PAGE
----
Industry groups, execs put focus on democracy in wake of Capitol building riot
The chaos that broke out on Capitol Hill on Wednesday was a shock felt everywhere and has triggered a variety of responses from leaders in the government contracting space.
Condemnations of the violence were universal as industry groups and company executives tried to allay the fears while emphasizing some of the U.S.' foundational values in various statements.
“Democracy thrives on passionate debate and different opinions but dies in anarchy and violence,” Leidos CEO Roger Krone said in a statement released Wednesday night. “The actions of this small minority do not represent the majority of Americans across the political spectrum who strive for the good but who may differ on how that good is accomplished.”
The Professional Services Council, which represents a broad range of government contractors, called on the president to support a peaceful transfer of power.
"We believe in productive political discourse and in a bipartisan approach to governing,” said David Berteau, PSC president and CEO. “We reject any resort to violence, threatened or real. We believe it is time for all Americans to support the transition to the next administration, starting now.”
The National Defense Industry Association and IT Industry Council also released statements condemning the rioters and urging bipartisanship.
“A peaceful transition of power is not self-executing – it requires all public officials to put the nation first, before personal or political interests,” ITI President and CEO Jason Oxman said.
NDIA President and CEO Hawk Carlisle highlighted the oath to the Constitution he took upon joining the Air Force, from which he retired as a general.
“The despicable acts of yesterday’s mob, egged on by irresponsible rhetoric, is anathema to those values and the foundational document that has made America the shining city on the hill that has beckoned millions to a better way of life,” he said in his organization’s statement.
Other industry leaders were active on social media expressing their dismay over the riot on Capitol Hill.
“A protestor said this is, 'The People’s House.' That is correct. But you are not allowed to breach the Capitol’s security, break windows, and go on to the floor of the Senate and House,” CNSI CEO Todd Stottlemyer wrote on his Facebook feed. “That is the definition of lawlessness.”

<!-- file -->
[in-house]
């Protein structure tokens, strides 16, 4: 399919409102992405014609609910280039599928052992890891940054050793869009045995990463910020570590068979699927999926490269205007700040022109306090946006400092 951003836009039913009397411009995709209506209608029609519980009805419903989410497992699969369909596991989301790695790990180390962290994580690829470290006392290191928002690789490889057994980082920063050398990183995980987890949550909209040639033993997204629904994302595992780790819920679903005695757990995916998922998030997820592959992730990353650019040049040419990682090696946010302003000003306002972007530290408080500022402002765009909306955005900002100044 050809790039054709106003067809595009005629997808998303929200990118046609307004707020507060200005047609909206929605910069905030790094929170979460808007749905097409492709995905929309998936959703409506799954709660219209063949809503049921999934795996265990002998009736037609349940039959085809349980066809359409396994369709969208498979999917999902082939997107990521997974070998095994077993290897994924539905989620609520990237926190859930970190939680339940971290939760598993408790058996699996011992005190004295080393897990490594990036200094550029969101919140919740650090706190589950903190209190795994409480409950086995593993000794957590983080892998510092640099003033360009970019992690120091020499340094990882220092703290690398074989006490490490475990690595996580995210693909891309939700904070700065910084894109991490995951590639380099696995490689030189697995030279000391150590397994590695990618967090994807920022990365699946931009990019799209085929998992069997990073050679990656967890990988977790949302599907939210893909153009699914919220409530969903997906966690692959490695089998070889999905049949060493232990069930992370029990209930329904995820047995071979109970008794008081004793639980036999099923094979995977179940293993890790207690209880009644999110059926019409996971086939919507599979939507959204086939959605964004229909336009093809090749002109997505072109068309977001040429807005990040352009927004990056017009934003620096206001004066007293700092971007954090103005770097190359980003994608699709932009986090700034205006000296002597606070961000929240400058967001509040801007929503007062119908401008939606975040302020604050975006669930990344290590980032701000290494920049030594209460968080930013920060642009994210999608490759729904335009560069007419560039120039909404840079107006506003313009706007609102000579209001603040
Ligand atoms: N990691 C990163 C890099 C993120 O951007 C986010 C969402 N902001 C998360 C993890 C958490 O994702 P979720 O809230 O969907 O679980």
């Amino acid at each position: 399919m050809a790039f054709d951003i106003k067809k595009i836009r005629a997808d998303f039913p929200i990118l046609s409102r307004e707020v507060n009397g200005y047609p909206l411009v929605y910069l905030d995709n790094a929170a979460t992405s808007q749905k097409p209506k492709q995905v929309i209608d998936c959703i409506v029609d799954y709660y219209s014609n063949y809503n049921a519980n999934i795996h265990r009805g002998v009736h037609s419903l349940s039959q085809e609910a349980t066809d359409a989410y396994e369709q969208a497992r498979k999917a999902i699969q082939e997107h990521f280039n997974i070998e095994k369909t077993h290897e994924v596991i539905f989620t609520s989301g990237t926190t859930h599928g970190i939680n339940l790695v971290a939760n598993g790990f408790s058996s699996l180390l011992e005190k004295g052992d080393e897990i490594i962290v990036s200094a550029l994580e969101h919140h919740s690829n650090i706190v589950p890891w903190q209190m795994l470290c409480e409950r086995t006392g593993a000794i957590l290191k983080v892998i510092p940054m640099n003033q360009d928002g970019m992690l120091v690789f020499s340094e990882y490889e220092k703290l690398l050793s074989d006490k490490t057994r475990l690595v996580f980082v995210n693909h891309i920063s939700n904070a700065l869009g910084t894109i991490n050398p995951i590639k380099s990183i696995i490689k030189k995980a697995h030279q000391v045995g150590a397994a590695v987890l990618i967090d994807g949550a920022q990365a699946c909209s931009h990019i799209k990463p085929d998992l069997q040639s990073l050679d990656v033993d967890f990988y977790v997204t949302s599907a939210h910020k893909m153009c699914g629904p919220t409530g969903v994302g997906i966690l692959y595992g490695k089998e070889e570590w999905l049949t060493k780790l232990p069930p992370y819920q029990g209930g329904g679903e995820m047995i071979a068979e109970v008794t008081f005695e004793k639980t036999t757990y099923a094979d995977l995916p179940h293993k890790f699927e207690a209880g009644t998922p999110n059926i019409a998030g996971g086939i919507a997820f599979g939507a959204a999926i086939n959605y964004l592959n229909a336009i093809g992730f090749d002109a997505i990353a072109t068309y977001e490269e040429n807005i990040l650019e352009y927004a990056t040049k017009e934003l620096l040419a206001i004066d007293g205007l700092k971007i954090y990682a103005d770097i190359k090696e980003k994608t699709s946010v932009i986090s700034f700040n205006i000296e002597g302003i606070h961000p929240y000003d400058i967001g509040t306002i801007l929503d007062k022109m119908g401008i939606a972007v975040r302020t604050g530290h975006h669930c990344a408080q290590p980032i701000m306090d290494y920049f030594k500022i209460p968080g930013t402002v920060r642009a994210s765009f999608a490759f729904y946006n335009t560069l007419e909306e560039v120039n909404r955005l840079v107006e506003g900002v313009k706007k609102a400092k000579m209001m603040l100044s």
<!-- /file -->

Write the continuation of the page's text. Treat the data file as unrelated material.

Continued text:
On LinkedIn, ManTech CEO Kevin Phillips talked about the need to move beyond the rhetoric and “focus instead on how we can help ensure America remains strong and resilient.”
The mission is to build a strong and peaceful nation where we take care of each other. A nation that “recognizes our differences, offers us a voice, a vote and inalienable rights that remain a beacon around the world,” Phillips said.
The attack on the Capitol building brought disbelief and sadness, Science Applications International Corp. CEO Nazzic Keene said.
“Disbelief over the unprecedented, violent attack on our democracy. Sadness, that this is further evidence of the work that needs to be done to heal our nation,” Keene said, while also encouraging people people to think about what unites us
“Beginning with a love of country and commitment to service. This fuels the passion each of us brings to our work and unites us in a common purpose,” she said.
Some executives saw some signs of hope. Bill Brown, chairman and CEO of L3Harris Technologies, wrote on LinkedIn about how disheartening the violence was.
But “despite the violence, the resilience of our democracy was evident last night when the House and Senate, Democrats and Republicans, reconvened and completed their work by formally accepting the Electoral College votes submitted by the states,” Brown said.
Eric Fanning, CEO and President of the Aerospace Industries Association, also applauded Congress for returning the Capitol building.
“Ensuring the peaceful transition of power is a hallmark of our democracy. We must remain committed to this as a nation,” Fanning wrote. “We must now unite to confront our most pressing challenges.”
Booz Allen Hamilton's CEO Horacio Rozanski echoed those sentiments. "There is still much work ahead to bring together our deeply divided nation, and we believe better days are ahead -- better days of our making; better days to celebrate the American ideal; and better days to build a more perfect union we will be proud to leave for our children," he said in a statement.
Posted by Nick Wakeman on Jan 07, 2021 at 3:52 PM